Submission + - Firefox's Silent Requests

An anonymous reader writes: Unlike older versions of Firefox, more recent versions will make a request to a destination server just by hovering over a link. No CSS, no JavaScript, no prefetch required. Try it for yourself. Disable CSS and JavaScript and fire up iftop or Windows Resource Monitor, hover over some links and watch the fun begin. There once was a time when you hovered over a link to check the 'real link' before you clicked on it. Well no more. Just looking at it makes a 'silent request'.

This behavior is the result of the Mozilla speculative connect API . Here is a bug referencing the API when hovering over a thumbnail on the new tab page. And another bug requesting there be an option to turn it off. Strangely enough the latter bug is still labeled WONTFIX even though the solution is in the comments (setting network.http.speculative-parallel-limit to 0).

Firefox's own How to stop Firefox from making automatic connections also mentions setting network.http.speculative-parallel-limit to 0 to to stop predictive connections when a user "hovers their mouse over thumbnails on the New Tab Page or the user starts to search in the Search Bar" but no mention regarding hovering over a normal link. Good thing setting network.http.speculative-parallel-limit to 0 does appear to disable speculative connect on normal links too.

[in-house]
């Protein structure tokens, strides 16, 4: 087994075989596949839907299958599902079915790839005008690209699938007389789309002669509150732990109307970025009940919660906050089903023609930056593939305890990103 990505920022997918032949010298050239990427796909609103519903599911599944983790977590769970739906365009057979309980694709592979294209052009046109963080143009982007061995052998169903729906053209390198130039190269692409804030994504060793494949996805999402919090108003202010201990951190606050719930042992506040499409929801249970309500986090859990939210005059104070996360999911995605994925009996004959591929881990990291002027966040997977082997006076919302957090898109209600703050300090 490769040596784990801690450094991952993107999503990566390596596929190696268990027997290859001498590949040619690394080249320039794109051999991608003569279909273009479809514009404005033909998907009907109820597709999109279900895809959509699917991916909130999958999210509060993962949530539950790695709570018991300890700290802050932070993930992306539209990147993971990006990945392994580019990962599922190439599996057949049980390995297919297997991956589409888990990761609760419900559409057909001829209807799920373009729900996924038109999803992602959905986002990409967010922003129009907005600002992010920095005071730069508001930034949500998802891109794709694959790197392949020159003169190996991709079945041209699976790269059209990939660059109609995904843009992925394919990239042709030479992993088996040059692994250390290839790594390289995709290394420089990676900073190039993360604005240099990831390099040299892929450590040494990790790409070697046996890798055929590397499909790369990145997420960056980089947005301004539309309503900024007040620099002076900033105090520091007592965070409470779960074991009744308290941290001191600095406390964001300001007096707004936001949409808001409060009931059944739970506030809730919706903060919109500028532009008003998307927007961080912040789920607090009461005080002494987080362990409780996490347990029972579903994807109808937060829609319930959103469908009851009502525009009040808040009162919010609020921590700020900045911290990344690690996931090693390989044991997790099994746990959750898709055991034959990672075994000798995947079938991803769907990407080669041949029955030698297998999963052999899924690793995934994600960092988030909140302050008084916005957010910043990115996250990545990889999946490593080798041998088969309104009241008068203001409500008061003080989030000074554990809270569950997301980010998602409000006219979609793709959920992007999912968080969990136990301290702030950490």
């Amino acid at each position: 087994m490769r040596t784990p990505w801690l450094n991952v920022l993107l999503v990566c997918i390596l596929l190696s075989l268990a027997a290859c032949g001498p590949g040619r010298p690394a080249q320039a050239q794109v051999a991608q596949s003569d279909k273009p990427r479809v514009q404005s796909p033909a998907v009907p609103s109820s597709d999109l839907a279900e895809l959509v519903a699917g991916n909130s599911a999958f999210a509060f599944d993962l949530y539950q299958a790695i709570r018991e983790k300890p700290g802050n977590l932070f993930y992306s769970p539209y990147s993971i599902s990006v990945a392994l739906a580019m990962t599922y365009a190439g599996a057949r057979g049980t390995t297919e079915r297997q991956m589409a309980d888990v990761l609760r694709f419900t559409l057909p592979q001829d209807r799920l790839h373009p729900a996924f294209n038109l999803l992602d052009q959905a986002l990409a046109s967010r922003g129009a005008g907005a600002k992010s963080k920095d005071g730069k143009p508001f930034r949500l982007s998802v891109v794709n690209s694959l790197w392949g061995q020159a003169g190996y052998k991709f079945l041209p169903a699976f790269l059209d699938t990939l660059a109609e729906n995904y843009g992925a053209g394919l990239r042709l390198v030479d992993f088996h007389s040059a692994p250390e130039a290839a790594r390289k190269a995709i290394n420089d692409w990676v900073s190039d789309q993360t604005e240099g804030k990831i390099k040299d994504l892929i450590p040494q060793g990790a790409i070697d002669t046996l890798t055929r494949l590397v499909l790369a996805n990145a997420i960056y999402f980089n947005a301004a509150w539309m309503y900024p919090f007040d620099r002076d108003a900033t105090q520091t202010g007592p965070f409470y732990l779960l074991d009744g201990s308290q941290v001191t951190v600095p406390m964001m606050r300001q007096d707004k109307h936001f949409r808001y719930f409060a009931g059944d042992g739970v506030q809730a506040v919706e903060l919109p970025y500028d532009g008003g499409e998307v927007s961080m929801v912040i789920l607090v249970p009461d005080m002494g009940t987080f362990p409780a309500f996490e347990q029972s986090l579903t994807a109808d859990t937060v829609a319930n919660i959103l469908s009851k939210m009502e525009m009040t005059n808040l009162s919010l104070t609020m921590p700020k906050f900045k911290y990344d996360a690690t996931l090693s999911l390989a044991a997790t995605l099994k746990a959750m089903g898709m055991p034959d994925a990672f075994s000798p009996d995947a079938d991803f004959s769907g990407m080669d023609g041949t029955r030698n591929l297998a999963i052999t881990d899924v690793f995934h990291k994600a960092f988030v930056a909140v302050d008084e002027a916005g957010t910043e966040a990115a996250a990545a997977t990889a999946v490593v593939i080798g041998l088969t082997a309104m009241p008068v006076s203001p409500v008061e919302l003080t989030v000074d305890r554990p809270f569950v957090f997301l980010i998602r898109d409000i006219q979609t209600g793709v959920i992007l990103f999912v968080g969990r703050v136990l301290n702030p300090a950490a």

One can expect Firefox to make requests in the background to its own servers for things such as checking for updates to plugins etc. But silently making requests to random links on a page (and connecting to those servers) simply by hovering over them is something very different.

Submission + - ProxyHam Debunked and Demoed at DEFCON->

darthcamaro writes: Last month, the ProxyHam project talk for DEFCON was mysteriously cancelled. In it's place as a later edition is a new talk, in which the ProxyHam approach will be detailed and debunked — in a session called '“HamSammich”. In a video preview of the talk, Rob Graham and Dave Maynor detail the flaws of ProxyHam and how to do the same thing with off the shelf gear, legally.